The word “design” is right there in the word “redesign,” so I won’t fault anyone for thinking of magazine redesigns as primarily a visual endeavor.
But I will challenge you to think more deeply about the role editors and other content creators can play in creating a truly reimagined redesign. The best, freshest redesigns feel that way because they’re more than a fresh coat of paint—or a new set of fonts, for that matter.
Everything is fair game
If you work on a magazine—particularly if you’ve put in years sweating every narrative lede and back-page kicker—it’s easy to get attached.
Passion is good, but pair it with strategy. Look at what your audience is telling you they want through feedback or, preferably, analytics and audience research. Look at your competitors. Assess your mission, and apply it to your entire run of book. Then, if a front-of-book department or recurring feature no longer matches that mission or your current audience’s needs, be willing to change.
Occasionally, those changes will affect the entire magazine. In a redesign earlier this year, MIT Technology Review decided to go all-in on themed issues, a move that required not only structural changes but also a new approach to editorial planning.
“The ability to do a thorough job of communicating the societal and business impact of technology is going to be really important,” CEO and Publisher Elizabeth Bramson-Boudreau told Folio. “So a really wonderful way of doing that is to take a tough issue, like blockchain or artificial intelligence or the impact that tech is having on the economy, and treat it in a single issue from a whole bunch of different perspectives.”
Whether you love or loathe theme issues, the willingness to go big on editorial changes in anticipation of audience needs is a worthy effort.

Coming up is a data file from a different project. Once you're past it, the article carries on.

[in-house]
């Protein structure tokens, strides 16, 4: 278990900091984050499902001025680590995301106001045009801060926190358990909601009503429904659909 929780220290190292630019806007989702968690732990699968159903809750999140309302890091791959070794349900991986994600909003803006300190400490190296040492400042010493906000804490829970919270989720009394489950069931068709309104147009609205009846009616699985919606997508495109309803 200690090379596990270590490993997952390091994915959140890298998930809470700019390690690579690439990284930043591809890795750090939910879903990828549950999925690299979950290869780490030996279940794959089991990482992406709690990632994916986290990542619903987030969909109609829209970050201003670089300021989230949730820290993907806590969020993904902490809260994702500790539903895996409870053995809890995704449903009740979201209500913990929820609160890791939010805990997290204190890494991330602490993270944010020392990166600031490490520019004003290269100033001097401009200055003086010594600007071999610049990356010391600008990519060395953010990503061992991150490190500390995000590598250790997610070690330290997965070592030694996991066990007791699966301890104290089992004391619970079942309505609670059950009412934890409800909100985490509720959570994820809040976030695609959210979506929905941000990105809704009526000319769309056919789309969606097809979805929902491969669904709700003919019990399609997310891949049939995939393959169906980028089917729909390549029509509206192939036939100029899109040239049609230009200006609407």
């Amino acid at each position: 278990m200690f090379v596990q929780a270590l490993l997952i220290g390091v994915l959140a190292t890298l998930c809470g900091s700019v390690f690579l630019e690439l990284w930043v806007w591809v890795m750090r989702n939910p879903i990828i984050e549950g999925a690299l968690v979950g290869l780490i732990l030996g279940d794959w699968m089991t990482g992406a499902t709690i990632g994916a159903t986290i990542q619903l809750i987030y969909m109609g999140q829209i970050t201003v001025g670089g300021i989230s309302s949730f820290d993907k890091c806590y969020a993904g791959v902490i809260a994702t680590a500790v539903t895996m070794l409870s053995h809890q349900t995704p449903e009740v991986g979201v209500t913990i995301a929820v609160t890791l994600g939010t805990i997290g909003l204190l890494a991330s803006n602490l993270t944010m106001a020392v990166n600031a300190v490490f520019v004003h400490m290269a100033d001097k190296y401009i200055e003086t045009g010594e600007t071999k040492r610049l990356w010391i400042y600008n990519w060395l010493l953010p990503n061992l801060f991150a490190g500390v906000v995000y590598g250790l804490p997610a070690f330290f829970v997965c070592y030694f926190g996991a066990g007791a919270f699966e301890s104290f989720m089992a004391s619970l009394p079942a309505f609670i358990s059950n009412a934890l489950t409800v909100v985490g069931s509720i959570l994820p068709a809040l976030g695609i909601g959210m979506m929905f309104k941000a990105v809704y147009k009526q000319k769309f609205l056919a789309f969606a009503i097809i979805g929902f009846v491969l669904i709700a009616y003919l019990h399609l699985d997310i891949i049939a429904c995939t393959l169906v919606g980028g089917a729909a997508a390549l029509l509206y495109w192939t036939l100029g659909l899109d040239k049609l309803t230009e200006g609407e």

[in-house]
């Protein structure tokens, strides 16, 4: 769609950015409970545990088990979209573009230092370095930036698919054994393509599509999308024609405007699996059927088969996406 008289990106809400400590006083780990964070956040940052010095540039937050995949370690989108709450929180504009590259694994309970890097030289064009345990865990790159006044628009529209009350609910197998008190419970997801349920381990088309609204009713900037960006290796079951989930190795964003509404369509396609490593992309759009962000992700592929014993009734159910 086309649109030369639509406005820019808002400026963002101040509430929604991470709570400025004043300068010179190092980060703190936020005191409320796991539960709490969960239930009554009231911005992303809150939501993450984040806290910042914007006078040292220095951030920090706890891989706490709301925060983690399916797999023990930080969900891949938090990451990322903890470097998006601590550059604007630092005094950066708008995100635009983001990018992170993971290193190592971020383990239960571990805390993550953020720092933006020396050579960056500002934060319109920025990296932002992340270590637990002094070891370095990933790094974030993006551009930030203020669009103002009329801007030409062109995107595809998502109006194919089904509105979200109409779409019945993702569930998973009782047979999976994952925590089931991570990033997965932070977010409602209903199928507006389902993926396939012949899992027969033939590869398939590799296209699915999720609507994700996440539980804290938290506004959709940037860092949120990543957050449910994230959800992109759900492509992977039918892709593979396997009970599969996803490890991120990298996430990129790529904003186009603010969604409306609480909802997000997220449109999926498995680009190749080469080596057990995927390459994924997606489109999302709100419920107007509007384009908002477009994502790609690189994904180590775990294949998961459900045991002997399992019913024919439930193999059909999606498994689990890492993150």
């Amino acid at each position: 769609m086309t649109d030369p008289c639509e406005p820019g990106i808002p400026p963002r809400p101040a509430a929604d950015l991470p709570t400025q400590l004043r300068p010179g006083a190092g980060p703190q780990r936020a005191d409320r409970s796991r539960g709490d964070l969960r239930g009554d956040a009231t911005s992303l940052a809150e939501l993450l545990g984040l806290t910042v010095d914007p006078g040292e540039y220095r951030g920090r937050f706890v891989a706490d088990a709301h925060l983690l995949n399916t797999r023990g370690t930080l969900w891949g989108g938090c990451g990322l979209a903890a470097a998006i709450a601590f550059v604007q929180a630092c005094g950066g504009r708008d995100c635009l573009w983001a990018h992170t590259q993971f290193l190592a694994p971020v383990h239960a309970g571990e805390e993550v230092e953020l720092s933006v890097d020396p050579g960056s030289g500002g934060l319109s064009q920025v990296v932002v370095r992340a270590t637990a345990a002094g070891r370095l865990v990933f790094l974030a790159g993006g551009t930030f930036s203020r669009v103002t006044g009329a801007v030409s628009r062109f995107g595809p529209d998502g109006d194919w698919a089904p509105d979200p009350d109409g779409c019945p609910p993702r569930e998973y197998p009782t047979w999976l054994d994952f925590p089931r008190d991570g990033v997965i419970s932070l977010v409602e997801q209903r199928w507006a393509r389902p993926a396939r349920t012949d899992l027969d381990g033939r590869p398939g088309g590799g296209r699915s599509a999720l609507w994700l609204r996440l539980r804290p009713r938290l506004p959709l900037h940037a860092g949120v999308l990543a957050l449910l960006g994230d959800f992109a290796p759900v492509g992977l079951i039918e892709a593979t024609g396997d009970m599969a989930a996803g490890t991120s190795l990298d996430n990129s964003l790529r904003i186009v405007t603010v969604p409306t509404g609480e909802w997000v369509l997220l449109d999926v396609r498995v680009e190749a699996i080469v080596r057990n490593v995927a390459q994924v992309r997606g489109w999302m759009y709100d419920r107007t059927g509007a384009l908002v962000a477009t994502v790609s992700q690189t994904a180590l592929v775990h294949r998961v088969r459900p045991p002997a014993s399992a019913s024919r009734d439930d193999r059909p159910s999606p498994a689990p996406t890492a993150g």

Editorial affects design
Changes don’t always have to be so sweeping.
Take your feature well, for example. Let’s say you want to keep it largely intact, but you’ve noticed a trend: You’re writers are getting wordier. Your stories feel like a wall of text.
There are design solutions for this, naturally, but they often begin with editorial choices. Assess the story word counts you’ve been assigning, and shrink it if you need to. Add variety by speccing sidebars, pull quotes, subheads, mini-infographics and other items that break up density and improve the reader experience.
Think about your calls to action. Are they buried at the end of every story? Could they benefit from more playful wording and more prominent (disruptive) placement?
Create a road map with your art director. All of these choices are best made through such collaboration. The best relationships and redesigns don’t come from individuals working in isolation, but from true teams who think about how their part of a creative effort affects every other part.
Print is part of a whole—and an experience on its own
Chances are high your magazine is part of a larger content program. When thinking about a redesign, plan for how changes in the magazine will affect changes elsewhere.
National Geographic’s 2018 redesign offers lessons. The publication’s reputation and longevity are largely built on the value of the image, so visual storytelling became an emphasis for the creative staff both on the page and on the screen.
Case in point: The new “Through the Lens” department tells the story behind one well-known photographs, such as adventure photographer Cory Richard’s post-avalanche self-portrait. Magazine readers get the harrowing story of an instantly recognizable photo (for that audience). Digital readers get bonuses such as a video featuring Richards discussing the experience.
But even with an increased emphasis on cross-channel planning, don’t forget to emphasize what print does that no other channel can do: tangible, hold-it-in-your-hand engagement. Perhaps that’s why National Geographic upgraded its paper stock, increased its photo essays and other visual content, and made every editorial effort to ensure that the piece that arrives in your mail is an experience unto itself.